The top reason teachers are leaving Hanover County Public Schools is because of retirement, according to the human resources department.
Last year, 33 teachers retired and 27 instructors left due to the second most common cause, “personal” reasons.
“A lot of time, it’s not ‘I’m unhappy here,’” said Joni Shelton, director of human resources.
Shelton said that though “personal” can have many meanings, often, instructors resigned to “be closer to home” because they may commute.
Teachers also may resign if they recently bought a new home or for “family reasons,” Shelton added.
Teachers also left for jobs in other divisions. Seventeen teachers left the Hanover school division this year to work in other Virginia school divisions. Eleven instructors left the county to work in metro Richmond schools.
Hanover schools had to fill 28 administrative positions ranging from assistant principals to instruction specialists, some of which were hired internally. Nine employees were hired as assistant principals for the current school year and five “senior teacher” positions, according to data presented by human resources staff during an Oct. 8 School Board meeting.
The school division’s appointment numbers declined significantly after the 2009-2010 school year reaching as low as only 43 newly hired teachers in 2010. However, this year 108 teachers were appointed.
“We may not necessarily replace every teacher that resigns,” said Shelton. “We want to make sure the need is there.”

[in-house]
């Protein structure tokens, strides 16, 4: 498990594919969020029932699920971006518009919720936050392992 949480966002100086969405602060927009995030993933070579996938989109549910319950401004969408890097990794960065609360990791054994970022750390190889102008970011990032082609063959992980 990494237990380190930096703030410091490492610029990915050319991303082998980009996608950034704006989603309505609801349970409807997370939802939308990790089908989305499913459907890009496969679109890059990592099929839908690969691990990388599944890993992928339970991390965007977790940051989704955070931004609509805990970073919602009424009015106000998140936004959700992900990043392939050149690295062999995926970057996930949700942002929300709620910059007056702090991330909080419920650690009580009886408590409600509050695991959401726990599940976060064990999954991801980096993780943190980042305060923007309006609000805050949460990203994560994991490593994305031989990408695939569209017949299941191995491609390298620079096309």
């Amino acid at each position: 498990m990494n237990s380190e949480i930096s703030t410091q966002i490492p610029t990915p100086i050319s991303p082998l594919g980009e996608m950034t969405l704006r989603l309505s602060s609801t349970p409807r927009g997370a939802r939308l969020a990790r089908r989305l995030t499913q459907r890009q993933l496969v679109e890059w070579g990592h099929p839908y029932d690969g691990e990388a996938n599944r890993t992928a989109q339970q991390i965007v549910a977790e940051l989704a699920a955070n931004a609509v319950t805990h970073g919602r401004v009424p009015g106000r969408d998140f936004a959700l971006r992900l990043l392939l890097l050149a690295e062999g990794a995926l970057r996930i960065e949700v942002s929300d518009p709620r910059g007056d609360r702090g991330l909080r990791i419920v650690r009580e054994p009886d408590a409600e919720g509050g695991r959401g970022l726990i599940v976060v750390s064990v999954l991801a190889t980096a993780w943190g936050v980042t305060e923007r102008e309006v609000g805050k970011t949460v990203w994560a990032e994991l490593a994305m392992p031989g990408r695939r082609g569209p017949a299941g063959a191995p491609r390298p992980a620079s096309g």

Shelton added that student population determines the “need.”
Student enrollment cannot be accurately recorded until August. Shelton said families would wait until after vacation-heavy months like June and July to register their children.
Hanover schools have lost between 600 and 700 students in the last five years, said David Myers, assistant superintendent of business and operations.
“We anticipated losing more students in the current year than we had,” Myers said. “We hope this is a trend, a turn.”
As of Sept. 30, Hanover schools’ enrollment was down 67 students from last fall’s 17,942-student population.
The demographic that the division is hiring is also changing.
Data from the human resources department show the school system is hiring fewer teachers under the age of 30.
Competition with other school divisions has also played a part in the board’s conversations about teacher attrition.
According to data received from the school division, Hanover schools consistently hired a small number of teachers from Chesterfield, Henrico, Richmond and other divisions such as Fairfax and King William.
This year the division hired four teachers from Chesterfield, five from Henrico and three from Richmond City schools. In the past three years, the numbers have been similar with one exception in the 2011-2012 school year when 13 educators were hired from the Henrico school division.
“We will continue to inquire to each of our departures and as to why they’re leaving,” said Chairman Robert L. Hundley Jr., Chickahominy representative.
The past year, the schools have not performed exit interviews, but Hundley said it depends on each person’s definition of “exit interview,” because the division has always asked teachers about their departures.
Based on the data in Shelton’s presentation, Hundley said there are not any “alarming” numbers. He added that, in terms of teacher attrition, this year’s numbers are not “out of line” with the previous school year’s figures.